Browsing named entities in Southern Historical Society Papers, Volume 11. (ed. Reverend J. William Jones). You can also browse the collection for Samuel Jackson or search for Samuel Jackson in all documents.

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Southern Historical Society Papers, Volume 11. (ed. Reverend J. William Jones), General Beauregard's report of the battle of Drury's Bluff. (search)
ious interests of this country, he died in the city of his adoption on the 14th of May, 1803. His scholarly works and the institution he founded are living monuments to his memory. In his maternal home, and upon the benches whence had gone forth many who had been instructed by his distinguished relative, Mr. DeRenne found opportunity for earnest study. Graduating with honor, and selecting medicine as the profession best suited to his tastes, he became a private pupil of the famous Dr. Samuel Jackson, and entered the Medical School of the University of Pennsylvania. This college was, at that time, probably the most noted in the United States, and the facilities there afforded for mastering the mysteries of the Healing Art were unsurpassed this side the Atlantic. Mr. De-Renne's graduating thesis was entitled a Theory concerning the Nature of Insanity. In was, in 1847, privately printed, to the number of forty-eight copies, for special distribution. Striking in thought and compos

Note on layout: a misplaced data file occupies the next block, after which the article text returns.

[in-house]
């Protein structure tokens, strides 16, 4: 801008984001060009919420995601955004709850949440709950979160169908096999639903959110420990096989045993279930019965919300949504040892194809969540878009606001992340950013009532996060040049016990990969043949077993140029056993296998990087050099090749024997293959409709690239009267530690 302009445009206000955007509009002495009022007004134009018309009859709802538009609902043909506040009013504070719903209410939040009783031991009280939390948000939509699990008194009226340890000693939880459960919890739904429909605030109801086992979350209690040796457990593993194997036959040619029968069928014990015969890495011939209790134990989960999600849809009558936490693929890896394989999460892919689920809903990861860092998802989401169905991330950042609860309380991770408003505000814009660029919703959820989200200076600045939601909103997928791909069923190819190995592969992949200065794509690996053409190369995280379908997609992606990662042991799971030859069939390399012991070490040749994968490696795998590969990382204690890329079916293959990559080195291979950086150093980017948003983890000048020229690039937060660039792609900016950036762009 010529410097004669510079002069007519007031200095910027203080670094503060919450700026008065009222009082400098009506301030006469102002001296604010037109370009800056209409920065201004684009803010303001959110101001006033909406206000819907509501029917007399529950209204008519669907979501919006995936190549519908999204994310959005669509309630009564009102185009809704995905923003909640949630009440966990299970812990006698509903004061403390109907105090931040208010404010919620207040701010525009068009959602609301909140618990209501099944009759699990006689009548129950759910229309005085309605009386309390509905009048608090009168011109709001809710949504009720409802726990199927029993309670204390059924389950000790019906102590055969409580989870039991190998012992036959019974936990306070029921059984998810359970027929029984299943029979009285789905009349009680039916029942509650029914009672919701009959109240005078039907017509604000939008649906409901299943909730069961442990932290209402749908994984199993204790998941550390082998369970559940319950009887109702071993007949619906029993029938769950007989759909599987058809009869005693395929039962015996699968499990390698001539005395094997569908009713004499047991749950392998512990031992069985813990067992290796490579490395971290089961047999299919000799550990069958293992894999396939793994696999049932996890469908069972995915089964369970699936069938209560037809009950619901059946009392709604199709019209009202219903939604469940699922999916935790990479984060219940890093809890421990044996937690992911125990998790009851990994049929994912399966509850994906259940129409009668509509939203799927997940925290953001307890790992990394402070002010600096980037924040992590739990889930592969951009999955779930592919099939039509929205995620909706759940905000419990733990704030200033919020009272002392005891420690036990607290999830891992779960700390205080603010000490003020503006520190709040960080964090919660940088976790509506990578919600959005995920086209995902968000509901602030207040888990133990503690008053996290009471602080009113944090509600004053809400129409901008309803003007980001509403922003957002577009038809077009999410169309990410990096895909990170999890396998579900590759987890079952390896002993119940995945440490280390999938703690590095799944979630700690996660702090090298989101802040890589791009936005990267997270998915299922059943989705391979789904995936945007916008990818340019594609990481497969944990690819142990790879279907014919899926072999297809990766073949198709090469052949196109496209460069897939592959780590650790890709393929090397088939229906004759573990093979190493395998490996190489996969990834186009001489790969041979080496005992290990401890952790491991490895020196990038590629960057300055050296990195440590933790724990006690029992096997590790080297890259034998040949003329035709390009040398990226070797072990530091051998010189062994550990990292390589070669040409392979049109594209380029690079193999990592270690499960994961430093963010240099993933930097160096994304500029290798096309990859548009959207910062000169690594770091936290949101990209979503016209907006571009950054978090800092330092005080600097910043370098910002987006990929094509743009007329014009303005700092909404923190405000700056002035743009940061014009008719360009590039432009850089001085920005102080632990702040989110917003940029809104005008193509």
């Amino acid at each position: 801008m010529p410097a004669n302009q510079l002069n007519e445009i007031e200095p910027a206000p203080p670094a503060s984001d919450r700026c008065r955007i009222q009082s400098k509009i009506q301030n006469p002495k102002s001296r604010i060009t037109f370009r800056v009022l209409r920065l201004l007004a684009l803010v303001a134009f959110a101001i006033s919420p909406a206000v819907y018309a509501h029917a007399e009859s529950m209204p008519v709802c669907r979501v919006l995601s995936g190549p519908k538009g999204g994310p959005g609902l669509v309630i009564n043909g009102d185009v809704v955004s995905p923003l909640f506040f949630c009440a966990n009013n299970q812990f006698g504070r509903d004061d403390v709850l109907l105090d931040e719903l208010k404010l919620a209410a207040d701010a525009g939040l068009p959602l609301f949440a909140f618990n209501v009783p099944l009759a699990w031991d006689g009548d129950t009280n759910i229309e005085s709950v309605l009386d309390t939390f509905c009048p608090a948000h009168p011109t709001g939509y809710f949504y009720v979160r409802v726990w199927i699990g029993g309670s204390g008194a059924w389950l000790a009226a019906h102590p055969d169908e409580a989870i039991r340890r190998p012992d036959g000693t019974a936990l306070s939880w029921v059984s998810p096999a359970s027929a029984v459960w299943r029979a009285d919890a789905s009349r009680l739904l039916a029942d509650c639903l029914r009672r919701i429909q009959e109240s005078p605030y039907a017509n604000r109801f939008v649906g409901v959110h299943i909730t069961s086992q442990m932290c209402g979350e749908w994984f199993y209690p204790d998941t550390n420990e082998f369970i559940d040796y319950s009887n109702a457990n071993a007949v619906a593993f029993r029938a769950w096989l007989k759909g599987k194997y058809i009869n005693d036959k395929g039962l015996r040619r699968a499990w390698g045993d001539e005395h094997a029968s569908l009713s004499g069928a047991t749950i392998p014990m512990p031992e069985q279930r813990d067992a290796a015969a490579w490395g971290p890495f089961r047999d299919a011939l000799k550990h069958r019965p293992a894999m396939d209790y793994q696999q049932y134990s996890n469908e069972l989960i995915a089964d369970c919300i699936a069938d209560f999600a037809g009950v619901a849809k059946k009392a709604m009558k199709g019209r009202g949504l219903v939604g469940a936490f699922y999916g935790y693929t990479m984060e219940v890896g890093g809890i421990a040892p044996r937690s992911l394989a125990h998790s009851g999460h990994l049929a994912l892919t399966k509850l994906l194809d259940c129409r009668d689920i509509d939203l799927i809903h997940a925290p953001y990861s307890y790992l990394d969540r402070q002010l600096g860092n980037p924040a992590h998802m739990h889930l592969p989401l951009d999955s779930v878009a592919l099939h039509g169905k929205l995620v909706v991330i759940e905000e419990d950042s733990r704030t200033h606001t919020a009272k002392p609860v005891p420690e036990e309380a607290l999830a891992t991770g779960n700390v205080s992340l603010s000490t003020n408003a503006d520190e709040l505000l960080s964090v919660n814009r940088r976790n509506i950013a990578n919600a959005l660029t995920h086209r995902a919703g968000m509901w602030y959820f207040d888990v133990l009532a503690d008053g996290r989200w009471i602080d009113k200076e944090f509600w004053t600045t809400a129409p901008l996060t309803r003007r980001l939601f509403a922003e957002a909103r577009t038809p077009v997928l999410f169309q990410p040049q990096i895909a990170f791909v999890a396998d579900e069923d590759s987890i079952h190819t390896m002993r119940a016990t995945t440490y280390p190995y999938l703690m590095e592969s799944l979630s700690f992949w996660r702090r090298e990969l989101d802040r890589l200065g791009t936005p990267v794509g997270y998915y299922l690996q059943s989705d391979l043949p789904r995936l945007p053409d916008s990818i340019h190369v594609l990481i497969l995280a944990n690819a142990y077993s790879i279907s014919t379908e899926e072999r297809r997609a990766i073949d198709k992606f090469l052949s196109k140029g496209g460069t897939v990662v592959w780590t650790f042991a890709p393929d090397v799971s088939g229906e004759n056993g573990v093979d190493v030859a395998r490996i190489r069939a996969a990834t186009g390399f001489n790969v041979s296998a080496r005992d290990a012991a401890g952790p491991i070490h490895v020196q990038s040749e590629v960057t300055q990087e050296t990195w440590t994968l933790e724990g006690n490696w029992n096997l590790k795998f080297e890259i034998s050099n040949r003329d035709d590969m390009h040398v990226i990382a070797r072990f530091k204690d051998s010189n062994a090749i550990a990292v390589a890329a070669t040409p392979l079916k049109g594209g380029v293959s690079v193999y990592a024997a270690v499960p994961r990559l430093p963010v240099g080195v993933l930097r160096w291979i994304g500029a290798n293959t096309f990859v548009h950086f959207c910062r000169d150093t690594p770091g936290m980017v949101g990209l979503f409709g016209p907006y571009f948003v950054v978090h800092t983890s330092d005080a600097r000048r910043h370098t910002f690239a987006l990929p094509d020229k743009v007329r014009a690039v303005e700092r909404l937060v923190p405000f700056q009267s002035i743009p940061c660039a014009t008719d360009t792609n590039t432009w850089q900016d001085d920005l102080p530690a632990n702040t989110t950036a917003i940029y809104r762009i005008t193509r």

Southern Historical Society Papers, Volume 11. (ed. Reverend J. William Jones), Sketch of Dr. G. W. Derenne. (search)
ious interests of this country, he died in the city of his adoption on the 14th of May, 1803. His scholarly works and the institution he founded are living monuments to his memory. In his maternal home, and upon the benches whence had gone forth many who had been instructed by his distinguished relative, Mr. DeRenne found opportunity for earnest study. Graduating with honor, and selecting medicine as the profession best suited to his tastes, he became a private pupil of the famous Dr. Samuel Jackson, and entered the Medical School of the University of Pennsylvania. This college was, at that time, probably the most noted in the United States, and the facilities there afforded for mastering the mysteries of the Healing Art were unsurpassed this side the Atlantic. Mr. De-Renne's graduating thesis was entitled a Theory concerning the Nature of Insanity. In was, in 1847, privately printed, to the number of forty-eight copies, for special distribution. Striking in thought and compos